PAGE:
Netflix and the Post Office

I’ve been using NetFlix for about a year now and I can’t say enough good things about the service. I get to watch the movies I want to watch without the hassles of going to a physical store. To top it off, their streaming service rocks (now I just have to buy the box for my television so I don’t have to stream via my laptop). Netflix rocks!

But there is a hitch. The other day, I received a postcard from the post office announcing that they are adjusting routes due to ‘a massive decrease in mail volume.’ Now, I am still getting mail six days a week; however, this announcement should raise some fear with the folks at Netflix. Why? People aren’t using the mail system like they once were and this trend is likely to continue. There might even come a time when the US Postal Service ceases to exist. What will Netflix do then?

I’m sure they have considered this eventuality. However, are they being aggressive enough with their streaming service? Are they doing enough to get their set-top boxes into distribution?

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5 thoughts on “Netflix and the Post Office

  1. I find it unlikely the USPS will ever “cease to exist.” It may warp in form, but the USPS predates the Federal Government, the Postmaster General was one of the first cabinet posts, and keeping the mail running is a responsibility of the Federal Government.

    We adapted to single deliveries a day, and the USPS may drop to 5 days/week and maybe 2 days/week, but the USPS is critical to maintaining the US as a unified country.

    1. Interesting comment; however, I just don’t agree with your assertion. Why is the USPS essential? I only get junk mail in my snail-mail box. Having opted out of paper billing, I can now conduct all of my business online. As far as sending and receiving packages goes, UPS and Fedex seem to be doing a pretty good job.

      Regardless, the real question that I am concerned with is how a potential decrease in postal delivery dates would affect the Netflix business model.

  2. The USPS is a critical function of the US Government because it is. The USPS was what unified 13 colonies in various states of rebellion into a nation, because you could message back and forth. The USPS helped bring the West into the nation as it remained in communication. For legal purposes, a USPS Certified Letter carried significance in a way a UPS Tracking slip does not. My point is that the USPS has a historical role in the country that is unlikely to go anywhere.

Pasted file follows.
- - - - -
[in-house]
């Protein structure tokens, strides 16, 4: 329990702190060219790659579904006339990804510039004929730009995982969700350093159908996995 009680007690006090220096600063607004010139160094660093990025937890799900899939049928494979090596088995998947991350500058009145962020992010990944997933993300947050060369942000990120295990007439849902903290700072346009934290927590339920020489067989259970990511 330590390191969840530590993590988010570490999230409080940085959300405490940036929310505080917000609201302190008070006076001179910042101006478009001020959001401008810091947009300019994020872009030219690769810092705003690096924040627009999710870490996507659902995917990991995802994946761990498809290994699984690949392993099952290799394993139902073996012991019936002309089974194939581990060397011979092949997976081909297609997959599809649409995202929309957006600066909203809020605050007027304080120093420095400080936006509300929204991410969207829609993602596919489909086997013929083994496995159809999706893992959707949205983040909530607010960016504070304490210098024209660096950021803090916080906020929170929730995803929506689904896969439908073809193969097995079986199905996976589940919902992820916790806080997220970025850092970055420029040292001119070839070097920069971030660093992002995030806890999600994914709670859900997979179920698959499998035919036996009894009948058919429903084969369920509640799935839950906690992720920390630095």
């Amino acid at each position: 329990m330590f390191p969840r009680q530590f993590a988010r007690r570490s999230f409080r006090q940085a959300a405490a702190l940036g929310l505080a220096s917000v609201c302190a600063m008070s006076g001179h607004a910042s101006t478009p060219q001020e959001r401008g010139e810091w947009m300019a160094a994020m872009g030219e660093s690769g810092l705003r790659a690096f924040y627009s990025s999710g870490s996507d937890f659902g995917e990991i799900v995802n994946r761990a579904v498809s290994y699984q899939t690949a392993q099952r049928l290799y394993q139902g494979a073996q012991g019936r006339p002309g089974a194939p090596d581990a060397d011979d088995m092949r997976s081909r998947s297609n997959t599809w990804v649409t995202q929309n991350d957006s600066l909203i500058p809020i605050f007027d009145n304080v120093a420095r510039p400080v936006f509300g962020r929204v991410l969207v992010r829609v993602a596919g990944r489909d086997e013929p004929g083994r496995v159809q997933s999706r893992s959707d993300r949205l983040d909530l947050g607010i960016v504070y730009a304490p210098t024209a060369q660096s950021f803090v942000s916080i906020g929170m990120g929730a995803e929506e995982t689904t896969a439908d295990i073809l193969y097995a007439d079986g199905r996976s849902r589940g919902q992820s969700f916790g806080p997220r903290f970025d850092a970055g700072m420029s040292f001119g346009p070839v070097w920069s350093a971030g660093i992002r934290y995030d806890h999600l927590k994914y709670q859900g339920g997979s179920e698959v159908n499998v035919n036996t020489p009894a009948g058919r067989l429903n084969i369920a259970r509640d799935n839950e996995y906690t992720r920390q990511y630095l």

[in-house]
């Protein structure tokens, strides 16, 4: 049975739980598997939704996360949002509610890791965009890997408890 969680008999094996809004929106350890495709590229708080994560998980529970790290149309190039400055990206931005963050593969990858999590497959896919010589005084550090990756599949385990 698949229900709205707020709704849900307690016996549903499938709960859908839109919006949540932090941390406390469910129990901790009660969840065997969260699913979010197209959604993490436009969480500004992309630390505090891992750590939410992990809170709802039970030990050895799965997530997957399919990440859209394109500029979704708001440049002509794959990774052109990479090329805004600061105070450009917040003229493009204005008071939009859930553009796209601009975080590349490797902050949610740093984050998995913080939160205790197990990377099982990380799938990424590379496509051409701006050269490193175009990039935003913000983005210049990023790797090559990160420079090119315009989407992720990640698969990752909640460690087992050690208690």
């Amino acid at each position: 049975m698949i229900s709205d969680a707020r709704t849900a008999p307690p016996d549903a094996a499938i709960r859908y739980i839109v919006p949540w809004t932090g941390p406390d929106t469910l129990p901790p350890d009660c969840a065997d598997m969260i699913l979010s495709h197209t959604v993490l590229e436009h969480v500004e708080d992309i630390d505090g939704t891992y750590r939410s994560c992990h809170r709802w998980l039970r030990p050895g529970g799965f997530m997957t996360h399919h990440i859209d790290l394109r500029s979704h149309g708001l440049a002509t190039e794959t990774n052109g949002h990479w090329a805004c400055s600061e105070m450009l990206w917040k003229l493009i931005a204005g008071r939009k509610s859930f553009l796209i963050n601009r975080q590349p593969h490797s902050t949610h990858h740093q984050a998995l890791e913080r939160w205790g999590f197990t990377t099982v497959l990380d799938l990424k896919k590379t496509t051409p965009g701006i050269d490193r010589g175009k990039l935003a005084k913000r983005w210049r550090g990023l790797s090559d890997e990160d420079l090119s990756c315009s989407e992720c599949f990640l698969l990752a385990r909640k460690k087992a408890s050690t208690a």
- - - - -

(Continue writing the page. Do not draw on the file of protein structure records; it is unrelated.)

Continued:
Given the unified command centers of the modern military, the Joint Chiefs of Staff is no longer in operational control, yet they haven’t gone anywhere. The branches of the military are no longer on different radio channels that can’t call each other, yet they still have some overlapping capability.

    And the US Government STILL maintains the Federal Helium Program, despite the fact that we haven’t used the Helium Balloon monitoring system in decades! And attempts to eliminate it have failed.

    I find it unlikely that the USPS will go anywhere anytime soon. By the point they do, Netflix will probably be 100% streaming, putting devices in the home for $10, and avoiding the whole “shipping plastic discs” around part of the business.

    1. Damn! I guess you are right about everything, definitely in regards to the Netflix discussion. I bet they go fully digital long before the USPS disappears, maybe within the next couple years. In regards to the USPS, you are right as well. We do seem to keep antiquated things around here in the States. Hey, I have an idea. They’ll need something to do – what if they ran the country’s email systems. They could definitely use some efficiency upgrades. Maybe they could even help drive costs down.

  3. As far as the netflix streaming services- this is def the way of the future. They have partnered with Panasonic, Samsung, and LG to include Netflix capability built into not only all the new Blu-Ray players, but also built into the television directly! Most LG and Panasonic TV’s on the market support Netflix right now, and all of the Blu-Ray players do. (My new TV has netflix built in, coolest thing ever!)

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